Three student groups converged Tuesday night to showcase a new documentary by Invisible Children at the 3M Auditorium in Owens Science Hall. Representatives from the non-profit organization, who came to St. Thomas as part of a national tour, presented videos that expose the appalling treatment of children in northern Uganda and document the work young adults across the world have put toward stopping it.
“Together We are Free,” which consists of footage from an international awareness campaign called “The Rescue,” highlights protests in 100 international cities that took place last spring. During one night in each city, thousands gathered together in solidarity with the Ugandan children who were unwillingly taken from their homes to fight in the rebel army.
“[Invisible Children] is so important because I think it’s unfair that these kids are so young and they’re being taken from their homes to fight a war that shouldn’t involve them,” freshman Channing James said. “It shouldn’t involve 10-year-olds and 8-year-olds.”
The showing was the first event put on by Students Taking Action Now in Darfur (STAND), St. Thomas’ Invisible Children chapter and Students for Justice and Peace (SJP). The three groups, who have worked separately in years past and on individual budgets, plan to combine forces this fall under one name – the Student Coalition for Social Justice (SCSJ).
“It helps when you have a diversity of people,” said junior Erin O’Flaherty, the St. Thomas representative for Invisible Children. “Everyone’s own ideas and thoughts help so much.”
Last year, the Invisible Children group on campus hosted two events, neither of which brought in big crowds. O’Flaherty said on the group’s best day, 20 students at most came to check out the program. She hopes that SCSJ can help spread the word more effectively.
About 40 students came to Tuesday’s showing, and most stuck around to donate money, buy shirts and sign petitions.
Although some attendees were new to Invisible Children, others have been involved since they were in high school. One of those students, junior Maggie Meyer, was turned on to the organization by a friend who told their lacrosse team about it. Meyer later attended the St. Paul “Rescue” event last April.
“I’m not as involved as [some of the other volunteers] are, but it’s very cool to be around people that are that involved,” Meyer said. “It’s kind of an infectious energy around this organization.”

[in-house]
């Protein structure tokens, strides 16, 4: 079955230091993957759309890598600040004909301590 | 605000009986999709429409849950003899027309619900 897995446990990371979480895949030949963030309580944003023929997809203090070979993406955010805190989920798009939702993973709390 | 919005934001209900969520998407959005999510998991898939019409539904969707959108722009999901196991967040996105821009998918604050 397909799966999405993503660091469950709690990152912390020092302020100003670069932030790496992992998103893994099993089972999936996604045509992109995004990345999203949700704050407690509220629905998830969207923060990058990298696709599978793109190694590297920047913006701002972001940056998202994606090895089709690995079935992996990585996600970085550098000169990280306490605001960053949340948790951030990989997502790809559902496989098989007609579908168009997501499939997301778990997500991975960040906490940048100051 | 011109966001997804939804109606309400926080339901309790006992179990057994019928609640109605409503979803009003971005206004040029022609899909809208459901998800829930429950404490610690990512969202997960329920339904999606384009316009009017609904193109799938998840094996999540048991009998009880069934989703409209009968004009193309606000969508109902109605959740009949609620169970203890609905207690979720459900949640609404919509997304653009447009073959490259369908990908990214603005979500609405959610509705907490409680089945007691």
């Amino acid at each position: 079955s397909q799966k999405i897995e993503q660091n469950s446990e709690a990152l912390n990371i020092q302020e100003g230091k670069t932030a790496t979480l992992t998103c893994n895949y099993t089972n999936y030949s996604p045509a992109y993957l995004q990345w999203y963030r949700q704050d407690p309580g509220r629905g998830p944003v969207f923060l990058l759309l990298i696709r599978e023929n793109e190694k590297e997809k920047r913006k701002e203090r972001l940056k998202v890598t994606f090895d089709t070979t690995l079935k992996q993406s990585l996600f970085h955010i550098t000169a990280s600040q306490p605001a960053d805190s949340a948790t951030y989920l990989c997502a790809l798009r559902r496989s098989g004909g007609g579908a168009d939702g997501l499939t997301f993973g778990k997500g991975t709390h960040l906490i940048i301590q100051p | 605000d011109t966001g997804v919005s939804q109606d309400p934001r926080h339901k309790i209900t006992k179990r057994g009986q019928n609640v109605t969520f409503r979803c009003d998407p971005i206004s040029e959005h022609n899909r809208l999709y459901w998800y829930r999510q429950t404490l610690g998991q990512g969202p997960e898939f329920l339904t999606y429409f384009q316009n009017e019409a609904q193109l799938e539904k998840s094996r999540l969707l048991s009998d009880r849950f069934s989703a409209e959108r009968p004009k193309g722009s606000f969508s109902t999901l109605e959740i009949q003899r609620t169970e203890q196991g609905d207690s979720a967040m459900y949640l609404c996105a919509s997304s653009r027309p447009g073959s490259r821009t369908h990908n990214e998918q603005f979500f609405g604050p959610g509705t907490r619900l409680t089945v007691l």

Invisible Children, which began in 2003 after three filmmakers saw the inhumanity in Uganda brought on by Africa’s longest war, has made many stops at college campuses over the years with the hope of building student awareness and support.
“Our goal is to really get kids involved and to affect life change,” said Paul Parent, an Invisible Children roadie who started volunteering after seeing a similar presentation. “I’m here today because kids came and showed up at my screening. My life changed because of that.”
After the film showing, Parent and another roadie held a question-and-answer forum, sold merchandise and encouraged students to sign a petition. The petition asks President Obama to lead an international effort to arrest rebel army leader Joseph Kony, end the violence in Uganda that has now spread to surrounding countries and help rebuild the war-torn area.
“I think it’s so important because … they’re children and younger people who would never be able to raise themselves from this situation on their own,” Meyer said. “The only ones that can stop them from having this continued terror in their lives are people like us that are able to take the time out of our own lives.”
More than two-thirds of the proceeds from DVD, clothing and book sales at the event went toward the Invisible Children’s mission. The rest of the money helps cover overhead costs of events like “The Rescue” and campus tours.
SCSJ plans to bring more events like the Invisible Children presentation to campus this fall, all of which are aimed at building students’ awareness of social injustice. According to O’Flaherty, once those students have the information, they can start to make a difference.
“Without the knowledge, nothing will change,” she said. “Once students get the knowledge, they can help change things.”
Undergraduate Student Government is currently reviewing SCSJ’s application to be an on-campus club. O’Flaherty expects the group to receive approval in October.
Grant Goerke can be reached at email@example.com